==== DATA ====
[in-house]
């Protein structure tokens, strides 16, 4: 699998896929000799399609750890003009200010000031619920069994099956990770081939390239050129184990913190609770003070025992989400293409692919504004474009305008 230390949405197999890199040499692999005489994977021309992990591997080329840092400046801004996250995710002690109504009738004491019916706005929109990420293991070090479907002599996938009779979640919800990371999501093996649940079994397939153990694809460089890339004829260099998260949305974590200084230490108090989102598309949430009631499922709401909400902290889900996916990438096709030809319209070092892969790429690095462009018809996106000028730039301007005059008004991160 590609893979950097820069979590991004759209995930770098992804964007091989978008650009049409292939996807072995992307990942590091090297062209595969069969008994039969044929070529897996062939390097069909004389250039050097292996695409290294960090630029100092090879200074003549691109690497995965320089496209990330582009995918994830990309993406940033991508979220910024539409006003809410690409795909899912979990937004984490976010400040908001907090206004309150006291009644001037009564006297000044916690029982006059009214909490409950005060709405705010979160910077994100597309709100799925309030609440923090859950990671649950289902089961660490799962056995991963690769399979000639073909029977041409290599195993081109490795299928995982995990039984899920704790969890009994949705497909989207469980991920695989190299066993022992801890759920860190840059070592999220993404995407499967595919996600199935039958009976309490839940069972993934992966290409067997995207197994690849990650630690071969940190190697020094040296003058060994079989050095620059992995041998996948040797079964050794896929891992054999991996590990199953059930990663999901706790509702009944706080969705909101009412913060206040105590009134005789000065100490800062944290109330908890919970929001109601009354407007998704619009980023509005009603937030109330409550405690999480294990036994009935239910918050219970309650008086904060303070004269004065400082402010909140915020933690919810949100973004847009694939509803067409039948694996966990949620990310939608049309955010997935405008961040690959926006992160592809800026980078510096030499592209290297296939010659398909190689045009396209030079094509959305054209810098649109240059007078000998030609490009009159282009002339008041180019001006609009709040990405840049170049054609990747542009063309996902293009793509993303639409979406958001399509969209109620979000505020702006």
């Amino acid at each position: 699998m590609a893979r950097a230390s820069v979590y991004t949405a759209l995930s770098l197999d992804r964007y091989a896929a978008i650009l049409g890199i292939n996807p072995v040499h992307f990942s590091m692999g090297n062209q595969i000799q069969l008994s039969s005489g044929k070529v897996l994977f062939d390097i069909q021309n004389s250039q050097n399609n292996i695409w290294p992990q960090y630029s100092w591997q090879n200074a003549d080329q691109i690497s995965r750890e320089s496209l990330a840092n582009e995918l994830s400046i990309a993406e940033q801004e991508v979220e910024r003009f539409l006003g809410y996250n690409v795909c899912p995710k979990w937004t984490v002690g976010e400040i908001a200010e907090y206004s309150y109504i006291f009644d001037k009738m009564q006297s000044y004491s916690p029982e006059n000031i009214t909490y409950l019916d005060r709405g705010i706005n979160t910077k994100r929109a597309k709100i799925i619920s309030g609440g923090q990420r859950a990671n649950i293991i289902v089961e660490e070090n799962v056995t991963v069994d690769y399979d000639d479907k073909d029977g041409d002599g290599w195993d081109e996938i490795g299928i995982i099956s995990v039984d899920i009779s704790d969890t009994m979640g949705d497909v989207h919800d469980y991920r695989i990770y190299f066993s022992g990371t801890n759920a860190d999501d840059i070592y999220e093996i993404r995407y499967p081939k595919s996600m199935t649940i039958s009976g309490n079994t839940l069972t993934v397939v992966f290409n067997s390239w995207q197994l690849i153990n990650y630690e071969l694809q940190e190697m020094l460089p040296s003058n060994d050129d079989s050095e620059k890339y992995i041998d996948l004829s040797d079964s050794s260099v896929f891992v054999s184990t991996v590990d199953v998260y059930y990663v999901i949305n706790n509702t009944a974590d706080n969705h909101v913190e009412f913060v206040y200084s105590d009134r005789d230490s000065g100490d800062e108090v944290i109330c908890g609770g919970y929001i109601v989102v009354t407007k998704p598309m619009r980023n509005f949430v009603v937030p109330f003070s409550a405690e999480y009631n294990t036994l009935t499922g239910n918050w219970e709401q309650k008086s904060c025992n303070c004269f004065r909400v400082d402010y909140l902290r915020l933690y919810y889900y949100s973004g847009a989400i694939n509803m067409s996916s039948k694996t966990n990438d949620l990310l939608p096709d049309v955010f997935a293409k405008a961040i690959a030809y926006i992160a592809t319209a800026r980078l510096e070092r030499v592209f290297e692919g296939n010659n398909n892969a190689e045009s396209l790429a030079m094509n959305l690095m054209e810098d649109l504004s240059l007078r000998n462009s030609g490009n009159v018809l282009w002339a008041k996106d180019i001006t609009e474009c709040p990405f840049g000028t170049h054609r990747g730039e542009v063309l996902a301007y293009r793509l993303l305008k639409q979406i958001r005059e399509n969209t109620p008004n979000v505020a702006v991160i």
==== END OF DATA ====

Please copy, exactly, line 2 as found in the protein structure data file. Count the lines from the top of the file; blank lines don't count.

């Protein structure tokens, strides 16, 4: 699998896929000799399609750890003009200010000031619920069994099956990770081939390239050129184990913190609770003070025992989400293409692919504004474009305008 230390949405197999890199040499692999005489994977021309992990591997080329840092400046801004996250995710002690109504009738004491019916706005929109990420293991070090479907002599996938009779979640919800990371999501093996649940079994397939153990694809460089890339004829260099998260949305974590200084230490108090989102598309949430009631499922709401909400902290889900996916990438096709030809319209070092892969790429690095462009018809996106000028730039301007005059008004991160 590609893979950097820069979590991004759209995930770098992804964007091989978008650009049409292939996807072995992307990942590091090297062209595969069969008994039969044929070529897996062939390097069909004389250039050097292996695409290294960090630029100092090879200074003549691109690497995965320089496209990330582009995918994830990309993406940033991508979220910024539409006003809410690409795909899912979990937004984490976010400040908001907090206004309150006291009644001037009564006297000044916690029982006059009214909490409950005060709405705010979160910077994100597309709100799925309030609440923090859950990671649950289902089961660490799962056995991963690769399979000639073909029977041409290599195993081109490795299928995982995990039984899920704790969890009994949705497909989207469980991920695989190299066993022992801890759920860190840059070592999220993404995407499967595919996600199935039958009976309490839940069972993934992966290409067997995207197994690849990650630690071969940190190697020094040296003058060994079989050095620059992995041998996948040797079964050794896929891992054999991996590990199953059930990663999901706790509702009944706080969705909101009412913060206040105590009134005789000065100490800062944290109330908890919970929001109601009354407007998704619009980023509005009603937030109330409550405690999480294990036994009935239910918050219970309650008086904060303070004269004065400082402010909140915020933690919810949100973004847009694939509803067409039948694996966990949620990310939608049309955010997935405008961040690959926006992160592809800026980078510096030499592209290297296939010659398909190689045009396209030079094509959305054209810098649109240059007078000998030609490009009159282009002339008041180019001006609009709040990405840049170049054609990747542009063309996902293009793509993303639409979406958001399509969209109620979000505020702006």